The home you are returning to is not the home you left three months ago and the parents and siblings who wept as they hugged you goodbye are not the same family you left behind. In your absence, they too have had a period of growth and change and they may chafe at your presence a bit because when you gained your independence, it turns out they did as well. For three months, there has been a certain peacefulness in their homes and from that blessed hush emerged quiet voices, those of your younger siblings who used this opening to declare themselves.

Translation-It may astonish you that even parents can evolve. You may not be the child we sent away, but neither are we the parents who sent you away. Although, he rarely had an opportunity to demonstrate it before you left, it turns out that your little brother is a delightful child with a strong, smart and interesting voice and it’s a pleasure to hear and see him blossom.

If we respect each other’s evolution we will all get along just fine.

We love you and can’t wait to see you.

“This originally appeared on Grown and Flown” http://grownandflown.com  

They also have a Facebook page you can follow.

 

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The Next Chapter

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This weekend we dropped number two son off at college. This is not my first rodeo so I was somewhat prepared for the flood of emotion that comes with this process. Despite the fact that I’ve been feeling weepy for the last week or two, the actual separation went surprisingly well, even though I did feel that familiar lump rise in my throat as we watched him walk away.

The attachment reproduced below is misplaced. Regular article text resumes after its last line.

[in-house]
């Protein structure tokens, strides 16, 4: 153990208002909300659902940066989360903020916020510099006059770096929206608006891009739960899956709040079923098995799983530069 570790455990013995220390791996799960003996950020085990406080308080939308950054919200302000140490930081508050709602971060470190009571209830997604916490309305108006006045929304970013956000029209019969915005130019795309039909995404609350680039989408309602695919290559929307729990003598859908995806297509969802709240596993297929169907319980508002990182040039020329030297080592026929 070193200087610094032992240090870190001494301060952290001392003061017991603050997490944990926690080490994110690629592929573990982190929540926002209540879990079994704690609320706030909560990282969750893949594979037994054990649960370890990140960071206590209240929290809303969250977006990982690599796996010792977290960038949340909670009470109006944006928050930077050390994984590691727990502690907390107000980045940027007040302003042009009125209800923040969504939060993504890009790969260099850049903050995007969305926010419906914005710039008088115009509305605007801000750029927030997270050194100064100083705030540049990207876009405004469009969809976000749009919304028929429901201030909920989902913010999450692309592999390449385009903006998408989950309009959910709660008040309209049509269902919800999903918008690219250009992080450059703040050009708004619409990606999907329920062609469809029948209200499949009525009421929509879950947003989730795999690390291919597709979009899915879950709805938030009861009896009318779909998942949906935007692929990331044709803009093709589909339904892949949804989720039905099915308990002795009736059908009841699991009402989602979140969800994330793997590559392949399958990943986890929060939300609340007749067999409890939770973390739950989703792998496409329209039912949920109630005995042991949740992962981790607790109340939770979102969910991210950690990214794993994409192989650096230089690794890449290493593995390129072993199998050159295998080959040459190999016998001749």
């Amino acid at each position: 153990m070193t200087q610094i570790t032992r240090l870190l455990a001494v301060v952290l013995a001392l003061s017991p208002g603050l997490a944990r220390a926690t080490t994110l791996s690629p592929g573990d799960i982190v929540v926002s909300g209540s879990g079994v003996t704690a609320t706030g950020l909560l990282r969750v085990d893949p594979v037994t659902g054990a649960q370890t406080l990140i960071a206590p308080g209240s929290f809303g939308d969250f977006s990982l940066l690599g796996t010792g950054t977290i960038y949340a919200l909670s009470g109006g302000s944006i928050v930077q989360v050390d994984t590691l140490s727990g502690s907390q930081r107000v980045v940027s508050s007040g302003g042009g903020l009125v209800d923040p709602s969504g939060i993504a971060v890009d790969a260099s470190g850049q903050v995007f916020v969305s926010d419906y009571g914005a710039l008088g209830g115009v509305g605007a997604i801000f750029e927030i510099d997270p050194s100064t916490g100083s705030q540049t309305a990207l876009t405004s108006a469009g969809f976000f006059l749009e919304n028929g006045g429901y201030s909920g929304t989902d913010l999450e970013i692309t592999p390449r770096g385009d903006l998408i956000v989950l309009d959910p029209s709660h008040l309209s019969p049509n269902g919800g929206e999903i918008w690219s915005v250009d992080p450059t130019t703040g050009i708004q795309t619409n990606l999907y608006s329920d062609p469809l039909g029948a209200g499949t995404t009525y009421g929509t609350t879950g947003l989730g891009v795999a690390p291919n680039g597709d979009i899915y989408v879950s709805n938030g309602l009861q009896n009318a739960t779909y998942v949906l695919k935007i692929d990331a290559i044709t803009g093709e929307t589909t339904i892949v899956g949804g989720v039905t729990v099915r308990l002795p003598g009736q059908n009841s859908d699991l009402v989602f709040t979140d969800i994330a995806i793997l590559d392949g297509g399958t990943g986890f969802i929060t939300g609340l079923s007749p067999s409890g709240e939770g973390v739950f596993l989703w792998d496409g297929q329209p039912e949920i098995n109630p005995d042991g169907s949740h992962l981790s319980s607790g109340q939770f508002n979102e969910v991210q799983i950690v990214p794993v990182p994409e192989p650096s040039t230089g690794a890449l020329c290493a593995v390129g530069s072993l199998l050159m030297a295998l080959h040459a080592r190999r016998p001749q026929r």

If we moms had to explain to our kids why we get misty-eyed, we’d say, or as I can only speak for myself, I’d say:

My heart is so full of love for you that it aches like a physical pain and it’s that almost unbearable fullness that brings tears to my eyes.

I will miss you and almost everything about you, your sense of humor, your long, rambling convoluted diatribes, even your closed bedroom door. But it’s not just you I’ll miss, it’s the light and life you brought into this home and your friends who also became dear to me over the years.

I will miss the way we were. Things will change between us now. We will always be mother and son but I will become an increasingly less important person to you, as it should be.

I will worry about you because I desperately don’t want you to ever feel lost or alone but I am certain that you will experience those “lost and alone” days. Everyone has them. Thinking about the times that you will not be okay and the fact that I can’t make you okay makes me terribly sad.

I am not worried that you will not succeed. In fact, it’s just the opposite. I have no doubt that you will succeed and that success will lead you further from me. Again, it is as it should be, but sad, nonetheless.

That moment when you walked away from us, we went one way and you went the other. You walked into a bright new chapter of your life where the possibilities are almost endless. I was walking away from a piece of my heart and the poignancy of that moment is not lost on me.